Ursula Meier’s debut feature Home tells the story of an insular and unconventional family who live in a house by a disused motorway. Meier wanted to create ‘a road movie in reverse’ (the tagline of the film) by reflecting not the passenger’s gaze but the point of view of the people standing by the roadside.
When the motorway reopens, this kooky, sexually liberated, left-field family’s days of cavorting around semi-naked in front of each other are numbered. They have previously treated the road as an extension of their home, somewhere for the kids to play, for the teenage Judith to sunbathe, and for mum Marthe (Isabelle Huppert) to fit in a ride on her son’s scooter in between the chaos of domestic chores - all of which are undertaken with the style and poise that seem to come so effortlessly to the French (in cinema, at least).
Madness slowly takes hold as the noise and pollution of passing traffic inhibits the household’s daily routine. Dad Michel (Olivier Gourmet) is angry and territorial, while Julien daubs fresh white paint from the road across his face in a gesture of defiance. Marthe can’t hang out her washing anymore for the sound of truck drivers blasting their horns at a half-naked Judith, who persists in sunbathing in a bikini by the busy road. Practical middle child Marion, the scholar of the family, is worried about the effect of carbon monoxide on the family’s health, and defies her mother by refusing to wear a swimsuit that flatters her burgeoning figure.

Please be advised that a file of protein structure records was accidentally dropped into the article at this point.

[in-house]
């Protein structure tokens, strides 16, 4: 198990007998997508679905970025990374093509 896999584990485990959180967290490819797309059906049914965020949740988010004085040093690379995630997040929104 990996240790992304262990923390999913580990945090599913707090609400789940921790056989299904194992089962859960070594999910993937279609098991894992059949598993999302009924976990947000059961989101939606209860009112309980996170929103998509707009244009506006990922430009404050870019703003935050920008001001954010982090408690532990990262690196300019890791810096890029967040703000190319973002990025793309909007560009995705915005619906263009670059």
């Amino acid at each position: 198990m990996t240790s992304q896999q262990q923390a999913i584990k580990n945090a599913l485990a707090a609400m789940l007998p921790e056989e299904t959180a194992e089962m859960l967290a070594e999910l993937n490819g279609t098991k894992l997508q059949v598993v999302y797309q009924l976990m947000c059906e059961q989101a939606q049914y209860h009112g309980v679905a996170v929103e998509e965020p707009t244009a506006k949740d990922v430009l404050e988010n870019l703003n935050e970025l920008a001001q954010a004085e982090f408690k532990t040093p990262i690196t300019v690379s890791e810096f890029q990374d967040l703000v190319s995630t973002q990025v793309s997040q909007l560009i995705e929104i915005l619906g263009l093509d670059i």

The family decide to brick in the windows and sweat out the summer inside their house. Marthe, until now the devoted mother, puts her needs above the rest of the family by insisting they stay on no matter how bad it gets. Here is the only place she can be truly happy, even if the entire family suffers as a result. This seems contradictory: until this point, much has been made of her maternal bond with the children, especially with her young son Julien. But when the ultimate breakdown occurs and Michel threatens to leave with the children, Marthe is prepared to stay on alone in the dark, hot house; still more baffling is her lack of concern when Judith goes missing later in the film.
Meier intended to create ‘a sort of immobile expedition - an inner voyage, a mental journey’, yet Marthe’s breakdown amounts to nothing more than mindless pacing around a messy house full of dirty dinner plates. Marthe’s is a flattering, camera-friendly brand of madness, and luckily her ability to match this season’s floral prints with an edgy pair of heeled ankle boots seems to be entirely uncompromised by her mental demise. This type of superficiality permeates Home, rendering Marthe’s change in attitude to her family nothing more than an irksome plot contrivance, and Meier’s intentions are ultimately undermined by the precedence of aesthetic ideals over substance.